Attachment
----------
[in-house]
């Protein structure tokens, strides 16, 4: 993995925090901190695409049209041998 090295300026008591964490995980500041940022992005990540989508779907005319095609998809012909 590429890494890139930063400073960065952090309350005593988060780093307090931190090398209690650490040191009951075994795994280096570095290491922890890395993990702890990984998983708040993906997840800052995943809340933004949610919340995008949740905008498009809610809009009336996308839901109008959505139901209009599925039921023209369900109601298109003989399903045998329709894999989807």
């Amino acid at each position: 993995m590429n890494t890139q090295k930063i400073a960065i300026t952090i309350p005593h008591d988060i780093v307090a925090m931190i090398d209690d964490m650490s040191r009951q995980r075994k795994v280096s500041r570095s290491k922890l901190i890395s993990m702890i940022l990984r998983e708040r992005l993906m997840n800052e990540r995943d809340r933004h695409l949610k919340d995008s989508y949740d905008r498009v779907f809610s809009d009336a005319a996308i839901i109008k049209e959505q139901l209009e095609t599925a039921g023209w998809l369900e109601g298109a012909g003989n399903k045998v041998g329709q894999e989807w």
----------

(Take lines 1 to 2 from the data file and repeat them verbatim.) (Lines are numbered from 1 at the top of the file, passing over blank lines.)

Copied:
[in-house]
């Protein structure tokens, strides 16, 4: 993995925090901190695409049209041998 090295300026008591964490995980500041940022992005990540989508779907005319095609998809012909 590429890494890139930063400073960065952090309350005593988060780093307090931190090398209690650490040191009951075994795994280096570095290491922890890395993990702890990984998983708040993906997840800052995943809340933004949610919340995008949740905008498009809610809009009336996308839901109008959505139901209009599925039921023209369900109601298109003989399903045998329709894999989807």